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EghtesadOnline: Atotal of 2.9 million tons of rice were produced in Iran during the last fiscal year (March 2020-21), but due to the 40% fall in precipitation, a decline in yields is predicted this year, according to the Agriculture Ministry’s director general of Grains and Essential Goods Department.

“Last crop year, more than 803,000 hectares of paddy fields went under rice cultivation. The figure has decreased to 611,000 hectares this year,” Faramak Aziz-Karimi was quoted as saying by ILNA.

The official said that at present, the staple grain is being cultivated in 19 provinces across the country, namely Gilan, Mazandaran, Khuzestan, Isfahan, Fars, Kohgilouyeh-Boyerahmad, Chaharmahal-Bakhtiari, Ilam, Qazvin, Lorestan, Zanjan, Sistan-Baluchestan, Kurdestan, Ardabil, East and West Azarbaijan, Khorasan Razavi, North Khorasan and Kermanshah.

“In the current crop year, land under cultivation and production in provinces other than the northern Gilan and Mazandaran is estimated to decline by close to 24% and 22% respectively compared with last year,” he added. 

The water crisis in Iran has worsened to such an extent that agricultural officials have expressed concerns regarding rice farming even in northern Iran where precipitation levels are relatively higher.

In February 2019, former agriculture minister, Mahmoud Hojjati, said that amid low precipitation and water shortage, the government will restrict the cultivation of crops in areas where underground water resources have declined to alarming levels.

Later, the Cabinet decided to impose bans on rice cultivation in a phased manner in all Iranian provinces, except Gilan and Mazandaran.

Drought has inflicted 670 trillion rials ($2.6 billion) in losses on Iran’s agriculture sector since the beginning of the current crop year. 

According to Mohammad Mousavi, an official with Agriculture Ministry, precipitation rate in the current crop year has decreased by 54% compared with last year and 41% compared with the long-time average. 

“Besides the decline in precipitation rate, increase in heatwaves and evaporation and the inappropriate distribution of rainfall have resulted in drought and its adverse consequences on the agriculture sector … Reports by Iran Meteorological Organization say 92% of the country have been affected by drought at different levels: 20% of the country’s area are facing extreme drought, 28% severe drought, 25% moderate drought and 19% of the country are going through stages of becoming abnormally dry. Only 8% of the country are in normal conditions,” he was quoted as saying by Mehr News Agency.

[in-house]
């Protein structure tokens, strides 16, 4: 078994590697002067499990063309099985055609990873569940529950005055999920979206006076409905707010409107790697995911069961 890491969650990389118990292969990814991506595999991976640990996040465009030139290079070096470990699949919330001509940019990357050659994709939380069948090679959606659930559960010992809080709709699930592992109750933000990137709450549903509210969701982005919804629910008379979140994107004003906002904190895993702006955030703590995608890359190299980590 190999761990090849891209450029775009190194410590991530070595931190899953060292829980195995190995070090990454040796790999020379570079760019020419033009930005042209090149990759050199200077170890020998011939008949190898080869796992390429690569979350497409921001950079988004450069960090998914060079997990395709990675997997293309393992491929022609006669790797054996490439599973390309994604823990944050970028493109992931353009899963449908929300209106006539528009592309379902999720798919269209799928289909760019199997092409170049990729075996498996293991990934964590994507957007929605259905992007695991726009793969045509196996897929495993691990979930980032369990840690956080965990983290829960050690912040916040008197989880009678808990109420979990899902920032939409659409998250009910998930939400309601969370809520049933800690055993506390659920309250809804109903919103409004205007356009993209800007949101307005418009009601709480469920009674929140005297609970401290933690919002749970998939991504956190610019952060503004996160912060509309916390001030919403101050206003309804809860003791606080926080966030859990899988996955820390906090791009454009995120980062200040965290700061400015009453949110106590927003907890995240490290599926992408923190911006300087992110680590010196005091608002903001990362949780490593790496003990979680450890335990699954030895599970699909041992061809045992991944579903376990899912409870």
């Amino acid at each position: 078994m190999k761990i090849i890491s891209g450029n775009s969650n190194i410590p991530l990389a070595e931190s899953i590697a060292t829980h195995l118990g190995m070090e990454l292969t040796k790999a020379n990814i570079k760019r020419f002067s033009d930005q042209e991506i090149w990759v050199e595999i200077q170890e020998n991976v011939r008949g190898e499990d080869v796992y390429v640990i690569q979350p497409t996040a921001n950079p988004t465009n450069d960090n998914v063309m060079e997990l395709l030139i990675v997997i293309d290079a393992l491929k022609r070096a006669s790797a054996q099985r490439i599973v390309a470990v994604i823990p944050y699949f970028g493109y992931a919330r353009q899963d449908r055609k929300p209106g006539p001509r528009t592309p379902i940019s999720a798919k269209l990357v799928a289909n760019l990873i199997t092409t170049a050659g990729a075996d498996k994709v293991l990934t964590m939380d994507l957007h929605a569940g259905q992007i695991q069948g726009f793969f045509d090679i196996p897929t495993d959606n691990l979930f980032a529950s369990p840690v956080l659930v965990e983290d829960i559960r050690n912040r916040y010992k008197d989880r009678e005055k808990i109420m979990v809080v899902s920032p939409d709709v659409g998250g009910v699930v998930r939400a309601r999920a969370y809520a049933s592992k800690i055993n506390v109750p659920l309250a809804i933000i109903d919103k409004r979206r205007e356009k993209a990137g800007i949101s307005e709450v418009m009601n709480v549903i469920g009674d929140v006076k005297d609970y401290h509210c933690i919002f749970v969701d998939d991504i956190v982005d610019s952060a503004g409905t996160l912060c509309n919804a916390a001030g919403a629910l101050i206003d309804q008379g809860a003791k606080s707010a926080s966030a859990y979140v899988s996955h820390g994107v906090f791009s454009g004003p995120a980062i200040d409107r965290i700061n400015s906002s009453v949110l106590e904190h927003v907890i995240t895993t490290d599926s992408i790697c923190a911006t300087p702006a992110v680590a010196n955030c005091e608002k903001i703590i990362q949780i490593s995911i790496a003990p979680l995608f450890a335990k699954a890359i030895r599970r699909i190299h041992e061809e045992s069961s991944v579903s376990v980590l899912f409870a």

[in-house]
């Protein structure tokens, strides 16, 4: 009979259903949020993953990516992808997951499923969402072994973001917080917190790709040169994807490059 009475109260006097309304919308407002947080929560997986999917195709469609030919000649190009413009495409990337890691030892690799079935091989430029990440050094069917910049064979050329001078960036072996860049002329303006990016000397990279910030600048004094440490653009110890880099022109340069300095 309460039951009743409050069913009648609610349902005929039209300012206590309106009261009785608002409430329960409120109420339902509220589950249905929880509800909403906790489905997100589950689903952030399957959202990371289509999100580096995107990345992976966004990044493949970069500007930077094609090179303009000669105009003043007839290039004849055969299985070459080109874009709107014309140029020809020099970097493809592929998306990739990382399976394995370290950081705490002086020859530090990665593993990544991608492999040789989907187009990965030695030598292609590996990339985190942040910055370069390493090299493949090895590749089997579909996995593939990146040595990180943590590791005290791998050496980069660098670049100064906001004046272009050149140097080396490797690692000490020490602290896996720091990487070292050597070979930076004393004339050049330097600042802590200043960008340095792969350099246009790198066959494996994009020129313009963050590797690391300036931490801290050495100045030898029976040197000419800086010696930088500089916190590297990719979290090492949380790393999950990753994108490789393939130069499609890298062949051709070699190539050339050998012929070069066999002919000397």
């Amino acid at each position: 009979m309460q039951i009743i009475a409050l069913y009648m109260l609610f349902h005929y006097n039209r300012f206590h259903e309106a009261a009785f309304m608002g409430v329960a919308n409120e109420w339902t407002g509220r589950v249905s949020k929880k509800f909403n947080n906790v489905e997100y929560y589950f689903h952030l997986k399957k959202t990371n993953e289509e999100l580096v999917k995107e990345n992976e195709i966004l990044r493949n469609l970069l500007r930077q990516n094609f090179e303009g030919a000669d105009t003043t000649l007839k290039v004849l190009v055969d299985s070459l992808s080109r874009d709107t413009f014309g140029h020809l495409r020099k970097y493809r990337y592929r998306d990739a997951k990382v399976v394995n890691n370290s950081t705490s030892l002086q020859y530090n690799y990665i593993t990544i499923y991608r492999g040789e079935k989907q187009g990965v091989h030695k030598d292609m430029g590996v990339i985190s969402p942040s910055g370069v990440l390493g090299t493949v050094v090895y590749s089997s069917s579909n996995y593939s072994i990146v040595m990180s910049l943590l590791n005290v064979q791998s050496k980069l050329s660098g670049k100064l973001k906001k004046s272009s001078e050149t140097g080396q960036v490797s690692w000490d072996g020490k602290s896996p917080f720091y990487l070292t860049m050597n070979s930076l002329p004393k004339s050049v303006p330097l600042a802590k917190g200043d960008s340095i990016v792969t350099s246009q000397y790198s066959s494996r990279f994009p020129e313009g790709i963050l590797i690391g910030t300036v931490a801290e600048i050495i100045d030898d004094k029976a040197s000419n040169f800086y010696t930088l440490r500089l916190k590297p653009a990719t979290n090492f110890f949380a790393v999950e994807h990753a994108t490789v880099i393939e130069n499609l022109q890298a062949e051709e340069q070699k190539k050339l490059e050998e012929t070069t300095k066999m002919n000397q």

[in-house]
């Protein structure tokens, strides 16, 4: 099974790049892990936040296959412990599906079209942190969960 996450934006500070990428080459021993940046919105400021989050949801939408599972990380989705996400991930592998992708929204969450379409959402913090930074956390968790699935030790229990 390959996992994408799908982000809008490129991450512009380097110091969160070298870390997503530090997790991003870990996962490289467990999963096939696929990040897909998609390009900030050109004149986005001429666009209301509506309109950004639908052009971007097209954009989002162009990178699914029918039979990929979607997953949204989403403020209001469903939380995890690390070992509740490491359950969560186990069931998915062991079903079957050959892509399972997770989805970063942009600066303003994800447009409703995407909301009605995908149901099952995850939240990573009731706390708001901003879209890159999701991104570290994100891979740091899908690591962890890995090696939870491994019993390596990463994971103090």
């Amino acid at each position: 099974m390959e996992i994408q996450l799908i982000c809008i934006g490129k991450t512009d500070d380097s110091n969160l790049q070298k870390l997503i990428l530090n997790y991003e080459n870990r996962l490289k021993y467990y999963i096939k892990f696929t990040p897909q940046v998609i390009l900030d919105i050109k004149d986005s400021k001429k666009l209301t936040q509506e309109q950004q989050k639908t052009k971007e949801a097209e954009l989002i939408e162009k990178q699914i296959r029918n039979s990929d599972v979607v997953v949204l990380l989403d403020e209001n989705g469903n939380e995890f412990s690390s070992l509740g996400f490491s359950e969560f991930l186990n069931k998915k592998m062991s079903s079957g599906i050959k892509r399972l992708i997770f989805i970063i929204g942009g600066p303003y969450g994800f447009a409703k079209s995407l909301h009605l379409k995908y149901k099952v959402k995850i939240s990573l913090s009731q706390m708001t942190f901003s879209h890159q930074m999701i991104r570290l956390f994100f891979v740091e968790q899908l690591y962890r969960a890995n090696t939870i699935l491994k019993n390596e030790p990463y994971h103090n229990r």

The seasonal ban imposed on rice imports has been lifted in the current Iranian year as per the decision of Market Regulation Headquarters affiliated with the Ministry of Industries, Mining and Trade.

The headquarters took the decision after taking into account this year’s estimated domestic production, imports and matters related to local market regulation, Mehr News Agency reported recently.

The Market Regulation Headquarters has announced that the measure will be taken to ensure the country’s demand for the staple grain will be met.

Moreover, the headquarters in a letter to the Islamic Republic of Iran Customs Administration’s Import and Export Bureau ordered that rice consignments that have arrived at the customs terminals by June 21 to undergo clearance, adding that the measure has to be taken in these “sensitive” times of water shortage to ensure the country’s food security.   

Every year and during the rice harvest season, the government bans rice imports in support of local farmers and domestic production. The ban usually begins in August and lasts until November.

According to Aziz-Karimi, over 73% of last year’s rice cultivation took place in the three northern provinces of Gilan (32%), Mazandaran (26%) and Golestan (15%), and 18% in the southern province of Khuzestan. The staple grain was cultivated in 15 other provinces as well, which together accounted for 8% of the annual harvest.

Rice is a staple food in Iran. Iranians consume around 3.2 million tons of rice a year. The difference between domestic production and local need is imported from the UAE, India, Pakistan, Thailand, Turkey and Iraq.

Rice imports stood at 182,000 tons worth $163 million in the first two months of the current Iranian year (March 21-May 21), registering a 31% and 34% year-on-year growth in weight and value respectively, according to the Islamic Republic of Iran’s Customs Administration.

In the same period of last year, rice imports stood at 139,000 tons worth $122 million.

 

rice Production